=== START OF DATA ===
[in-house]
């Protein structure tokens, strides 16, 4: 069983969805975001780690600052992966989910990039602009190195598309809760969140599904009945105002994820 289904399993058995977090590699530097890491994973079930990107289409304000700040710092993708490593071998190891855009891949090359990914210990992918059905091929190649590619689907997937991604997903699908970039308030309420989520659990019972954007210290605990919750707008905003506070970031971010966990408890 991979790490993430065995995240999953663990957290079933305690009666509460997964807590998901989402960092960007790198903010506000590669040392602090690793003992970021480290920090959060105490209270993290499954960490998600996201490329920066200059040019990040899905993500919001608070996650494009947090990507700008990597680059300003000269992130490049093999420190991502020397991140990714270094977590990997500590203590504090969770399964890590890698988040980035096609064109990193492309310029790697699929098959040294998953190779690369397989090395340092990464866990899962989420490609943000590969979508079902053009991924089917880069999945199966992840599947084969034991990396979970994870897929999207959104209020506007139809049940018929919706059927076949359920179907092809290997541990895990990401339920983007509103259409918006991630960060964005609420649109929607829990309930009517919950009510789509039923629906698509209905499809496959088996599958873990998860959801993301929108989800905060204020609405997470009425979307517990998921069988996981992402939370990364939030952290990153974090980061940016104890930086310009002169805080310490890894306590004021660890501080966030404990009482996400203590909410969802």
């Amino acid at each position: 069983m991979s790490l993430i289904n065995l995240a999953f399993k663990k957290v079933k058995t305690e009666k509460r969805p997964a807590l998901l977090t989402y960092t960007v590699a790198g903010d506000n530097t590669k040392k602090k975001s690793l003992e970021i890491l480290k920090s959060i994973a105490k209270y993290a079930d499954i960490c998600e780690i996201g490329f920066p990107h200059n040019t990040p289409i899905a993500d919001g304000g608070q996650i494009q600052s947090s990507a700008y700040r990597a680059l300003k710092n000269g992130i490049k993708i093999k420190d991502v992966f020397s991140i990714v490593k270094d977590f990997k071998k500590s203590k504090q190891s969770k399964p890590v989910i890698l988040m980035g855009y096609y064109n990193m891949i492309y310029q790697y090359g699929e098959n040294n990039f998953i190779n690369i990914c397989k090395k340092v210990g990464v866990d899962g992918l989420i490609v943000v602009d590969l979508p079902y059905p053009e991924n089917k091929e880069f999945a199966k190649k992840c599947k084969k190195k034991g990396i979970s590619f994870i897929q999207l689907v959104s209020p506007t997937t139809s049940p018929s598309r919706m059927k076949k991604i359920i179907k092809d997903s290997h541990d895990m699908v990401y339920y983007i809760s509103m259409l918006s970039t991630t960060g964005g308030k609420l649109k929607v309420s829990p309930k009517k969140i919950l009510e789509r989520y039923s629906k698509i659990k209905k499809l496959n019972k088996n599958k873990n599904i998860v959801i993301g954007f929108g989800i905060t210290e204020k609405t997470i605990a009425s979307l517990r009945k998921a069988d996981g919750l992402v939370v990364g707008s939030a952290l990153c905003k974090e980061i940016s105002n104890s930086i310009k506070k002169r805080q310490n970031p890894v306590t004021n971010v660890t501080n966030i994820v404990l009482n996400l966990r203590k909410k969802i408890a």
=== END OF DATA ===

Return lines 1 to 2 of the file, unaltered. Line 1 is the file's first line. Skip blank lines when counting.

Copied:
[in-house]
């Protein structure tokens, strides 16, 4: 069983969805975001780690600052992966989910990039602009190195598309809760969140599904009945105002994820 289904399993058995977090590699530097890491994973079930990107289409304000700040710092993708490593071998190891855009891949090359990914210990992918059905091929190649590619689907997937991604997903699908970039308030309420989520659990019972954007210290605990919750707008905003506070970031971010966990408890 991979790490993430065995995240999953663990957290079933305690009666509460997964807590998901989402960092960007790198903010506000590669040392602090690793003992970021480290920090959060105490209270993290499954960490998600996201490329920066200059040019990040899905993500919001608070996650494009947090990507700008990597680059300003000269992130490049093999420190991502020397991140990714270094977590990997500590203590504090969770399964890590890698988040980035096609064109990193492309310029790697699929098959040294998953190779690369397989090395340092990464866990899962989420490609943000590969979508079902053009991924089917880069999945199966992840599947084969034991990396979970994870897929999207959104209020506007139809049940018929919706059927076949359920179907092809290997541990895990990401339920983007509103259409918006991630960060964005609420649109929607829990309930009517919950009510789509039923629906698509209905499809496959088996599958873990998860959801993301929108989800905060204020609405997470009425979307517990998921069988996981992402939370990364939030952290990153974090980061940016104890930086310009002169805080310490890894306590004021660890501080966030404990009482996400203590909410969802």